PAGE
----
God Always Provides a Path Back to Himself

Fourth Sunday of Lent, Year B

Fr. Jim homily

3 minute read


2 Chr. 36:14-16, 19-23; Ps. 137; Eph. 2:4-10; Jn. 3:14-21

Good morning. Today is Laetare Sunday, which marks the halfway point through Lent. Laetare means rejoice, but since today is also Daylight Savings, and we all had to sacrifice an hour of sleep, I’ll just say, “woohoo.” But, given we are about halfway through Lent, perhaps it would be good to reflect on how we are doing with our Lenten promises. They say it usually takes about twenty-eight days to establish a habit, so have the sacrifices we have been making these last four weeks become more habitual, or are they still a struggle? If we realize that we may have slipped up here or there, or even given up, perhaps we have something in common with the ancient Israelites.

The story of Israel is a long one, full of ups and downs, highs and lows, victories and losses. Our First Reading from the Book of Chronicles describes how the people of Israel lost their faith in the Lord. They failed to keep the Commandments, they profaned the holy places, and the Lord allowed them to fall captive to Babylon. In a word, they failed to maintain the good habit of practicing their faith and instead were taken over by their intrigue in foreign idols. We ought to be careful what we idolize, for it may one day be our downfall. Nevertheless, God is merciful, and always provides a path so we can find our way back. He promises, through the prophet Jeremiah, that in seventy years, the exile would end, and after that time of trial, the Persian King Cyrus conquered Babylon and ordered the people of Israel to return to their land and rebuild the Temple.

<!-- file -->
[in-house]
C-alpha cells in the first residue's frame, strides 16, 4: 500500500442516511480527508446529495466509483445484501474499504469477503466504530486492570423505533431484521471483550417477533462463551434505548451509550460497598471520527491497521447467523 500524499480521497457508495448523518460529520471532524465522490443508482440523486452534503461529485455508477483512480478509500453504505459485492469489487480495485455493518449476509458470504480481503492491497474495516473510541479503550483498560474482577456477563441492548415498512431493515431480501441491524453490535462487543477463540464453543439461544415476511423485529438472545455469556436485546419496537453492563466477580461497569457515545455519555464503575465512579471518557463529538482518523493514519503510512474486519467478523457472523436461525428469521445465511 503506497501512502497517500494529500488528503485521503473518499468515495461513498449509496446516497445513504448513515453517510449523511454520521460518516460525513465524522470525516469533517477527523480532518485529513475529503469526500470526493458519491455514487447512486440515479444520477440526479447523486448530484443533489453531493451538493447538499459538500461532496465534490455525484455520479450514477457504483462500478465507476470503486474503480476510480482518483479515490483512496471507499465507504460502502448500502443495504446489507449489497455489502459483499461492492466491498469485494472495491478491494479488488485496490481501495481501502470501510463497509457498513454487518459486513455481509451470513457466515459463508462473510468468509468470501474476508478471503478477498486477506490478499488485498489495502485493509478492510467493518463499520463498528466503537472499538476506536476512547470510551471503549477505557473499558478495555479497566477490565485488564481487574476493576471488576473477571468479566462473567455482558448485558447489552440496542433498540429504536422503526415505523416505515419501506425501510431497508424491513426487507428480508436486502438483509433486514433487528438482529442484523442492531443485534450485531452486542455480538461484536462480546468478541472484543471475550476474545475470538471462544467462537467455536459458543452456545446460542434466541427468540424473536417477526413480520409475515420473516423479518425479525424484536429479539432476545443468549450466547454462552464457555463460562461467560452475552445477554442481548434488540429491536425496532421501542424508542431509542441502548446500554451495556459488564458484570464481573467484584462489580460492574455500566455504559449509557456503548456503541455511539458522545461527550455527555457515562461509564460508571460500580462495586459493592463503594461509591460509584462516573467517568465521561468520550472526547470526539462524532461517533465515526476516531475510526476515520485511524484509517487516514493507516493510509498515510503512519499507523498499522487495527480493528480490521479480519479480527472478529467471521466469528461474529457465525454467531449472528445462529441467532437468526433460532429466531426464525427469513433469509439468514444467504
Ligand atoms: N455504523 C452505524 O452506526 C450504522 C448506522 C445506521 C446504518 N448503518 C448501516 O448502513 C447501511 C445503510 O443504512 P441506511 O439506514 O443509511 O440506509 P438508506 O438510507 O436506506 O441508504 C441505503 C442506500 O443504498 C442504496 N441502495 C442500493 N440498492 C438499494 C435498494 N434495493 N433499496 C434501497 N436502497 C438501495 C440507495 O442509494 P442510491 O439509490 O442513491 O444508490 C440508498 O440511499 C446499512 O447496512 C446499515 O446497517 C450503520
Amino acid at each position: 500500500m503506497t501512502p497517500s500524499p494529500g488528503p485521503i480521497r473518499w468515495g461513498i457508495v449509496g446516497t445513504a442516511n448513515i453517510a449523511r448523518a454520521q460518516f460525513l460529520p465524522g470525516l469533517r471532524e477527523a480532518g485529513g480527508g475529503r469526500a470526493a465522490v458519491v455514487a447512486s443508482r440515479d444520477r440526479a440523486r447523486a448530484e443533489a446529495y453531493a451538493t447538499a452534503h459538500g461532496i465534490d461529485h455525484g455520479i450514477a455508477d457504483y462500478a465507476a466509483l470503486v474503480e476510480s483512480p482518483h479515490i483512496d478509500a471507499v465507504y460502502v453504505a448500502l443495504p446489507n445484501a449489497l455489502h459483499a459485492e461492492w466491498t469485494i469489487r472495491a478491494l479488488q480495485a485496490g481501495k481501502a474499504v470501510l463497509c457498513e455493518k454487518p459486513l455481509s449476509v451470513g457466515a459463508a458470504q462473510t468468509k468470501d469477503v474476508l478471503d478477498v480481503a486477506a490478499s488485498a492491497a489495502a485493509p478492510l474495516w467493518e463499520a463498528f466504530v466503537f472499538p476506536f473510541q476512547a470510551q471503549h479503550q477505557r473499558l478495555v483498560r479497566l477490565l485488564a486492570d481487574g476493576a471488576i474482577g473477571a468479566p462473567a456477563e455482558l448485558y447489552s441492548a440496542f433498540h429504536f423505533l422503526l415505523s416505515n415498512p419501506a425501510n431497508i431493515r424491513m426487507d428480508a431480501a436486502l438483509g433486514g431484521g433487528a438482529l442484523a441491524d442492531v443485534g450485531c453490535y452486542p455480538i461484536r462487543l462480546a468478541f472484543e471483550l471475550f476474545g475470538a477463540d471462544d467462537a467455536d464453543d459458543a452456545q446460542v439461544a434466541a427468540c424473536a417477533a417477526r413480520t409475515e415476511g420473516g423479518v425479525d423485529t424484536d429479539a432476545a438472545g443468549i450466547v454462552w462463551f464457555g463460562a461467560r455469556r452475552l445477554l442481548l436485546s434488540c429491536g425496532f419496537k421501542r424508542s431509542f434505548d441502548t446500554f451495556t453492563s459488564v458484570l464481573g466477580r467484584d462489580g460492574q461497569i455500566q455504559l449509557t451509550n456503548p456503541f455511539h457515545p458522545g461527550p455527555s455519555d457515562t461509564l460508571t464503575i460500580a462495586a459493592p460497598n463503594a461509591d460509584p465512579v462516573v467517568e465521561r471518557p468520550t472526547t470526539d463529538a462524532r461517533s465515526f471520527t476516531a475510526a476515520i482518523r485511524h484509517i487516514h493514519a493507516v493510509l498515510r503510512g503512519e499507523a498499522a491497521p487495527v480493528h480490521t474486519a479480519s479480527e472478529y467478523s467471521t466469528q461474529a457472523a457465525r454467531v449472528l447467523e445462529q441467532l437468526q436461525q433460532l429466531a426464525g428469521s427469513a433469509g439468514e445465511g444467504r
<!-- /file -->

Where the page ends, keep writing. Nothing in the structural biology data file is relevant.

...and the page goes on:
The worship of God was central to the lives of the Israelites. During those dark periods of history, when the people fell prey to worshiping false idols and gave in to sinful ways, their lack of faith and fidelity to the Lord became their downfall. And so, adoration and worship are an integral component to a healthy relationship with God. And worship is always tied to sacrifice. In order to give to God, there must be something we go without. Lent highlights this in a special way, because these forty days allow us to prepare for the ultimate sacrifice we celebrate during Holy Week, namely, Jesus’ death on the Cross.

Jesus says, “Just as Moses lifted up the serpent in the desert, so must the Son of Man be lifted up, so that everyone who believes in him may have eternal life.” At the core of this statement is the idea of gazing upon the symbol of that which can kill us–staring death in the face. In Moses’ day, it was venomous serpents, who bit the people, and killed them; in Jesus’ day, it was the cross. In our day, it is a virus. Just as Moses lifted up a bronze serpent so that anyone who looked upon it would be healed; so too does Christ crucified bring healing to anyone who looks upon him.

Our healing comes through Christ, and in a special way, through the Most Blessed Sacrament. And so, today, as we gaze upon the cross and adore Christ in Sacrament, we rejoice in the sacrifice that heals us, and we offer ourselves to him. May this halfway point in Lent be a turning point for all who come to Christ, to embrace his truth and live in his light.

Given during the COVID-19 pandemic.

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